But Tolvanen possesses something that’s still all-too-rare for the Predators: a lethal shot.

For an often-dreadful Predators power play, that could be a godsend. Crucially, though, Tolvanen will need to toe the line in other areas to get those fruitful opportunities.

With that in mind, it’s a promising sign that his AHL coach is talking up Tolvanen’s all-around play.
“If you watch him play at the end of our season last year, I think you’ll see a real growth in all areas of his game,” Milwaukee Admirals coach Karl Taylor said, via the Athletic’s Adam Vingan (sub required). “He was on the penalty kill. He was blocking shots for us. He was scoring. He was basically doing everything for our team that we could ask. You could tell maturity-wise, how he was carrying himself, that it was looking like it was time for him to get the opportunity that we’re perceiving that he’s going to get.”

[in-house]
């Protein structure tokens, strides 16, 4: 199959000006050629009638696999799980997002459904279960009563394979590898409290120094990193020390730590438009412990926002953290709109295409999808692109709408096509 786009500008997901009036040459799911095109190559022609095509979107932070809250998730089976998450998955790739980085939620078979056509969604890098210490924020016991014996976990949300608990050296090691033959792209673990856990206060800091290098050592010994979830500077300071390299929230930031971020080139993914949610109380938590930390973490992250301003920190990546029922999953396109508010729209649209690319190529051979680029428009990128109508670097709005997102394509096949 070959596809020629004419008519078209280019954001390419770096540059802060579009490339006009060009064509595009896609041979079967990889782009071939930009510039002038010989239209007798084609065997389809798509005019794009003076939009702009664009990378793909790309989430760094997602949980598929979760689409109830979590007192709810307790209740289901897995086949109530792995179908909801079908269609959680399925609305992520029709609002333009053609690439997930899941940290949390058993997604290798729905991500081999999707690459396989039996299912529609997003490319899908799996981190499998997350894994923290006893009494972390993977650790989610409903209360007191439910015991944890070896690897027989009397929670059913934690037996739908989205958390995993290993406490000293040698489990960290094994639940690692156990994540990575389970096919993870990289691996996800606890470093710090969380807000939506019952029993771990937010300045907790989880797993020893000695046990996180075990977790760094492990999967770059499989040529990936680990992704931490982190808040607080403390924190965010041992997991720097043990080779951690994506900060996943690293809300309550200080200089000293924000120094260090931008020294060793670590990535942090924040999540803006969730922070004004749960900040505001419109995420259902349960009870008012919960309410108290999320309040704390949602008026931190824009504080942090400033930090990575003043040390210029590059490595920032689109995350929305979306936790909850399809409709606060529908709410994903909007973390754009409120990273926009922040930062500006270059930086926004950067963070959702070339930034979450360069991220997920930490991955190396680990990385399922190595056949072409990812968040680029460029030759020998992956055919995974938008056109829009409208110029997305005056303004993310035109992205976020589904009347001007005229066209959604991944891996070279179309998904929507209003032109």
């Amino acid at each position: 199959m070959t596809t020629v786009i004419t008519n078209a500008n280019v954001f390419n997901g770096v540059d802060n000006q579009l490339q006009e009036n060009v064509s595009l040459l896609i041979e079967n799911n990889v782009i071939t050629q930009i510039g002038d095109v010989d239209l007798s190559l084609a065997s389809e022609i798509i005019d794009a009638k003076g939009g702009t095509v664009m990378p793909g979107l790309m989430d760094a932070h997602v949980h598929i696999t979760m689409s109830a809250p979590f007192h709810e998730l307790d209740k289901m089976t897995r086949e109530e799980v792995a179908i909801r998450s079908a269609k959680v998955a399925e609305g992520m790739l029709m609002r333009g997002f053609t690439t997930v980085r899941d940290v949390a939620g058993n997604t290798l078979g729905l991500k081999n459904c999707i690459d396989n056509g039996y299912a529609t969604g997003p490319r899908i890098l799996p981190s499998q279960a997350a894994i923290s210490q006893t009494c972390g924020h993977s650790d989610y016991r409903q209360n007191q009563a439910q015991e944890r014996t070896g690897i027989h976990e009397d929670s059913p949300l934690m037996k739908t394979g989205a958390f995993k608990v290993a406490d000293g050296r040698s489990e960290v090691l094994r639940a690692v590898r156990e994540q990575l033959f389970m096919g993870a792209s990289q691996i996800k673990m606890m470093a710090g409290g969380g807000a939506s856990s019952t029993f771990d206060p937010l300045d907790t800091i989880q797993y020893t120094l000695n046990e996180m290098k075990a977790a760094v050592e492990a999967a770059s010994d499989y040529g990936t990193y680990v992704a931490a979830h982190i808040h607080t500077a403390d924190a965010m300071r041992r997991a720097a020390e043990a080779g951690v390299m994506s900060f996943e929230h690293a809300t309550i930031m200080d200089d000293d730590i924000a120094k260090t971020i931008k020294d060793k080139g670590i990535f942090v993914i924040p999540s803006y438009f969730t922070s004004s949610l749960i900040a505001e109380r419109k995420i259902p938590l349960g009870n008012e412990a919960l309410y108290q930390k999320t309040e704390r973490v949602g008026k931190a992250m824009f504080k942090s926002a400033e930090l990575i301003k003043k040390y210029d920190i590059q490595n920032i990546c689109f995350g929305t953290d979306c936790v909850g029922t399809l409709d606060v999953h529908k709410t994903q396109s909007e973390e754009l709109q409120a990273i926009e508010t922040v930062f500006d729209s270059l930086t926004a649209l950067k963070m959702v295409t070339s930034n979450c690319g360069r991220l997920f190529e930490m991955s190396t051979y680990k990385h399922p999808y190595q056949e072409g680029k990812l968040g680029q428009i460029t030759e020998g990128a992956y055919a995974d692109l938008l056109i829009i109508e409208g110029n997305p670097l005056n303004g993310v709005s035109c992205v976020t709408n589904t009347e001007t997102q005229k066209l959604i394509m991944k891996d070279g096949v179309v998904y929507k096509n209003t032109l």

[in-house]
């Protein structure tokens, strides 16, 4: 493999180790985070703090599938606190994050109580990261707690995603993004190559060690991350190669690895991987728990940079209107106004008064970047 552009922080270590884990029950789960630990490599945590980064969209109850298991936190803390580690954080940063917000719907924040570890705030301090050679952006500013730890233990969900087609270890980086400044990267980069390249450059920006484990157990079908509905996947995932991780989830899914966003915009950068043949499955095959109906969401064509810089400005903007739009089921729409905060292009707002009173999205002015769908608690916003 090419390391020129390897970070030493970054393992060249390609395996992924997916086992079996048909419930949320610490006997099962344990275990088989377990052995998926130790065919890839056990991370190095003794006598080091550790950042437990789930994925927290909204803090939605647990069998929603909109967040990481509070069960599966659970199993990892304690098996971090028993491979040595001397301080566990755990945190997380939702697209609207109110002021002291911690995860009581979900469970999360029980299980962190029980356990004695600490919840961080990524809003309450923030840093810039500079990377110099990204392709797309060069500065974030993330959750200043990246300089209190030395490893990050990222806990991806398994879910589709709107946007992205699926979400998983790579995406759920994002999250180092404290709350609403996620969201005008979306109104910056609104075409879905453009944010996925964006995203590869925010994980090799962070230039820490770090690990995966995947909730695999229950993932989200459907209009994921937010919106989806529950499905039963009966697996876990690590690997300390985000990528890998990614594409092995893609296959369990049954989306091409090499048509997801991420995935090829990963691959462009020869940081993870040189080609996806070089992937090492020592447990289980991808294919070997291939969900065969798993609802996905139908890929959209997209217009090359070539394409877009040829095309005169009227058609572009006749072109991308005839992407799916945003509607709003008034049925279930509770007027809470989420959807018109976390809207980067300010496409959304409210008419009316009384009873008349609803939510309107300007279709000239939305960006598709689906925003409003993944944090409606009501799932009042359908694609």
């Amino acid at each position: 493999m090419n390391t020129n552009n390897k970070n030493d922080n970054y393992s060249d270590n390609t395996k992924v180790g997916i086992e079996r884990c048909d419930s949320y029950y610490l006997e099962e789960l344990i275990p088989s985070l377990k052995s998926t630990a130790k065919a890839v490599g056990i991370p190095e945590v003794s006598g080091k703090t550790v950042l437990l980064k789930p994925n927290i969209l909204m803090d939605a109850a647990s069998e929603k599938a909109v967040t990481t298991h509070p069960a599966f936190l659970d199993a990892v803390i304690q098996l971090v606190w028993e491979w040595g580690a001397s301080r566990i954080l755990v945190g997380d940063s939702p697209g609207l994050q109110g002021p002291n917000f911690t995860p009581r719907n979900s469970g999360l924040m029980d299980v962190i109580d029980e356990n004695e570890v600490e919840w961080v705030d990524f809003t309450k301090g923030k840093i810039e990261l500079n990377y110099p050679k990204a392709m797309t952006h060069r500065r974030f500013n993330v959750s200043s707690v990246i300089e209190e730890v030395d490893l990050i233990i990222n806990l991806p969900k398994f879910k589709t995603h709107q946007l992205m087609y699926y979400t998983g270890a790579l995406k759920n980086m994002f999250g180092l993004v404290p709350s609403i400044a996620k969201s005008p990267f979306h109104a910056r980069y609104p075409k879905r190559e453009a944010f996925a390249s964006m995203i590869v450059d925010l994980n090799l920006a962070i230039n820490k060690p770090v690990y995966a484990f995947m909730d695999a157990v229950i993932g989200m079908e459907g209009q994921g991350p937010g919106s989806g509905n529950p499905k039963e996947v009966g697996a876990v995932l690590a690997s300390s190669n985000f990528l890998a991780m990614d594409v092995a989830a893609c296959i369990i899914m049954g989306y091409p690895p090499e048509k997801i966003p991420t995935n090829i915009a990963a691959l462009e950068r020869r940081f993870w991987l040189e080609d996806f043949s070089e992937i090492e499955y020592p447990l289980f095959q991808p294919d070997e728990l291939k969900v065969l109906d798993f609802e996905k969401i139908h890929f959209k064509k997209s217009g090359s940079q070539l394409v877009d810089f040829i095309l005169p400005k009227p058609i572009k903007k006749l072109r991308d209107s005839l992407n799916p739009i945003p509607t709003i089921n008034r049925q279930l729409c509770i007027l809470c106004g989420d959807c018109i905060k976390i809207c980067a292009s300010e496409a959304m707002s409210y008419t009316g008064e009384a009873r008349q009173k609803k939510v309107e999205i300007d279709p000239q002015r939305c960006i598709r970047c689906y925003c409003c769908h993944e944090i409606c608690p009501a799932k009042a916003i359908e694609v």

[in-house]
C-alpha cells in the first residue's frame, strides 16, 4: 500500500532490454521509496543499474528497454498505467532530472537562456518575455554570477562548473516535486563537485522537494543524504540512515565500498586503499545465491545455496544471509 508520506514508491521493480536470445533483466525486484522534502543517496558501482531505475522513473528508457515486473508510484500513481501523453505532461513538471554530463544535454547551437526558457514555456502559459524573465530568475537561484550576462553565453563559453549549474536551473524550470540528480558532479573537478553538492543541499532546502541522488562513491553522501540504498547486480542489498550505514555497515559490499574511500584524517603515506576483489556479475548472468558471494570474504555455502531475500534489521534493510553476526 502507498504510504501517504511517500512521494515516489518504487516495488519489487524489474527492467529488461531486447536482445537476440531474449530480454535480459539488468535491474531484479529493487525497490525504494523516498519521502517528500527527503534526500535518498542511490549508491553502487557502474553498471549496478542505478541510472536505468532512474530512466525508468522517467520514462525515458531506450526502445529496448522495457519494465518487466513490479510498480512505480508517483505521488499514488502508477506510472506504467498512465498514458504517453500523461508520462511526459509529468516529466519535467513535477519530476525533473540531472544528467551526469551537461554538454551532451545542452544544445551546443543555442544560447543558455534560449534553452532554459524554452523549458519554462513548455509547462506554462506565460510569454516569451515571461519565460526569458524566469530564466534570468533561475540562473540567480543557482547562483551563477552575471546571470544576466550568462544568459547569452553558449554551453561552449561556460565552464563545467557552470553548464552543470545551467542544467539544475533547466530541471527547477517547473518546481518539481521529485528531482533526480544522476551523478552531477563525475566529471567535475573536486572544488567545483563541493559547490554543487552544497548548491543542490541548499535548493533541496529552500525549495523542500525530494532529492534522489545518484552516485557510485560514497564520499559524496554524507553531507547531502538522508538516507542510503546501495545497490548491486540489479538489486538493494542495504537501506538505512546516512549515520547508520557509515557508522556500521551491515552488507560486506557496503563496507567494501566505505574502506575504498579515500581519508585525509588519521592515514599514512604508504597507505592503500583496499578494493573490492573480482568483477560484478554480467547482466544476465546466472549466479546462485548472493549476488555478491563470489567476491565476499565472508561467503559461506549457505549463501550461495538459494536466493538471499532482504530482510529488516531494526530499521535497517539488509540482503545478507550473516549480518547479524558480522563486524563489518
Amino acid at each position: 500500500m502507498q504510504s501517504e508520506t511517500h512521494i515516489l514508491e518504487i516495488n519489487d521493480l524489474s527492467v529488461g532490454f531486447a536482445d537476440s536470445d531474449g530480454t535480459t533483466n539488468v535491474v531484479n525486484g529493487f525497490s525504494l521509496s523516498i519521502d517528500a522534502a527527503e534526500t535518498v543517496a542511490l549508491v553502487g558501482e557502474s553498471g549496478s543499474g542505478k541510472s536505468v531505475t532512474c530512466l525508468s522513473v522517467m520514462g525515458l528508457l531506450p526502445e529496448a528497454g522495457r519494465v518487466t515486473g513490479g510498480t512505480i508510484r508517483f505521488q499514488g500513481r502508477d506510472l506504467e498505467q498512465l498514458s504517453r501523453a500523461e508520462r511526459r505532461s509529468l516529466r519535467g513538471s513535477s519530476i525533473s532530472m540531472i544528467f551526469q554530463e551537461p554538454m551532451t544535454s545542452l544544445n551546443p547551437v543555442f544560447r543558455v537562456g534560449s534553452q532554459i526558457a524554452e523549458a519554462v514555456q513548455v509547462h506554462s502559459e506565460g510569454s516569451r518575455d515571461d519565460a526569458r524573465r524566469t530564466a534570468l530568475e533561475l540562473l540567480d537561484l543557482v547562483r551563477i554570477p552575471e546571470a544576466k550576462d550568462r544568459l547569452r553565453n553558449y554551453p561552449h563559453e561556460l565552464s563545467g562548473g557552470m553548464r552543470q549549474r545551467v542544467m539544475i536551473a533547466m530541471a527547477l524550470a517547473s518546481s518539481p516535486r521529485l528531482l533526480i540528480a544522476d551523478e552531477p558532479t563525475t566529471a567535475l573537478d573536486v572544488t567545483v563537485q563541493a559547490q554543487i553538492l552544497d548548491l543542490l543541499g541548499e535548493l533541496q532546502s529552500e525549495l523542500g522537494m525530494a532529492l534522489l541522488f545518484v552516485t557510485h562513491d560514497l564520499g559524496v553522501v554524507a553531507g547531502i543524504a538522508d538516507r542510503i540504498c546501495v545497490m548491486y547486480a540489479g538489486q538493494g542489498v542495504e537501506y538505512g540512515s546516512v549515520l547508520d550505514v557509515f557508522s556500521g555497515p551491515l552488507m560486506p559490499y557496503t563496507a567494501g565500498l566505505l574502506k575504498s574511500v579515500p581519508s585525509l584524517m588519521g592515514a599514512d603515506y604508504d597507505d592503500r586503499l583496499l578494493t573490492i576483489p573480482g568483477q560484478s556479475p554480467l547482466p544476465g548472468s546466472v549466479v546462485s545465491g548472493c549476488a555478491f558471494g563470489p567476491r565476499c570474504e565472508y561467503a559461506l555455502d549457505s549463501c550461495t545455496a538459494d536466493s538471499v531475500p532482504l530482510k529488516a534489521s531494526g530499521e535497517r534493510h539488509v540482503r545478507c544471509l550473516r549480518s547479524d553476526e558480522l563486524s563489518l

Again, Tolvanen ranks as the Predators’ most interesting potential glow-up. But someone like Tomasino could make significant strides in 2020-21, too.

Predators face some soul-searching

Circling back to one of Gretz’s points, the Predators’ most likely way of replacing offense would be to add.

Honestly, the most enticing idea might be to roll with a bold offer sheet for the likes of Mathew Barzal, Anthony Cirelli, or even Mikhail Sergachev. (Vingan took a look at that idea recently for The Athletic.) After all, you want to get the most out of Roman Josi (already 30) and Ryan Ellis (turns 30 on Jan. 3), right?